This book is exactly what the title says. For the first two-thirds at least. I enjoyed the way Mr. Berry guided readers through the early history of New Orleans from the French, to the Spanish, to the Americans. It wasn’t an exhausting or tedious read in these chapters in fact I was fascinated by all the subtopics that he incorporated into the timeline. Helping to keep readers anchored in the connections between the various eras of the Crescent City, he highlights specific individuals and how they were affected during different eras. The last third of the book takes a sudden shift. Instead of looking broadly at the city, the focus shifts to biographical chapters on jazz musicians. Yes, jazz is an integral part of the city’s history. But instead of keeping the telescoped view of the city’s history, we’re suddenly zoomed in on only the development of a few jazz musicians. The book is already long, and to leave the reader on just these biographical chapters felt like a let down for me.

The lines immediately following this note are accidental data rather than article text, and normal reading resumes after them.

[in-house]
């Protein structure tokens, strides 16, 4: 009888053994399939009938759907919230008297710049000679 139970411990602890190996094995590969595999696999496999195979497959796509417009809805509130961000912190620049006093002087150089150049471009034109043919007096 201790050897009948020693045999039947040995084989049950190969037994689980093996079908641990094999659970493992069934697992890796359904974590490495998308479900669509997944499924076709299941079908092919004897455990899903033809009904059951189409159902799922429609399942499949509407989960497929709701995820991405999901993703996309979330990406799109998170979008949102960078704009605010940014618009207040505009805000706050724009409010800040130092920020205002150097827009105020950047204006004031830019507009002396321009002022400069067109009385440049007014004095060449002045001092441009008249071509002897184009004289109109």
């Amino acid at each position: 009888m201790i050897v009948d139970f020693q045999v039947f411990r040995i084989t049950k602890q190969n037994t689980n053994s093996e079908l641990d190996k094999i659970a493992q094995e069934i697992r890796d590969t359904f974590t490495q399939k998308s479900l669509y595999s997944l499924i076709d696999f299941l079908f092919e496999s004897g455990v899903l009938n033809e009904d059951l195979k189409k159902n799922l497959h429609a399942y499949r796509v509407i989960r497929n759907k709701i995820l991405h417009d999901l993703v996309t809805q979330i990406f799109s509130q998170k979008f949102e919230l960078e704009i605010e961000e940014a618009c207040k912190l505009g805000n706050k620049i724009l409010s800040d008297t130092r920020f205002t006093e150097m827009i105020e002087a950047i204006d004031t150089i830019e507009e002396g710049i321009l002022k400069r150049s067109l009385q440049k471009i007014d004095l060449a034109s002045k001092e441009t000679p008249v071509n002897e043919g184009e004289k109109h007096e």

There was a very frank integration of the slave culture and its influence on the city as well as the acknowledgement and details of the free people of color and their role in New Orleans’ society. These details were new to me and at the same time refreshing. I think it’s time that we strip away the white washing of Southern history and have a real look at how integral the slavery was (and is) a part of the South and it’s development.
There is a lot that has fascinated me about New Orleans. I can’t even tell you when it began. I think part of it is the very distinct European “otherness” of the city due to the fact it didn’t come into the U.S. until later. I don’t know. I also know I like some of the food and jazz so that adds to the it as well. I wouldn’t read this again, although I would reference it for specific moments of the city’s history. It’s a fascinating read if you don’t know much about the City of Jazz.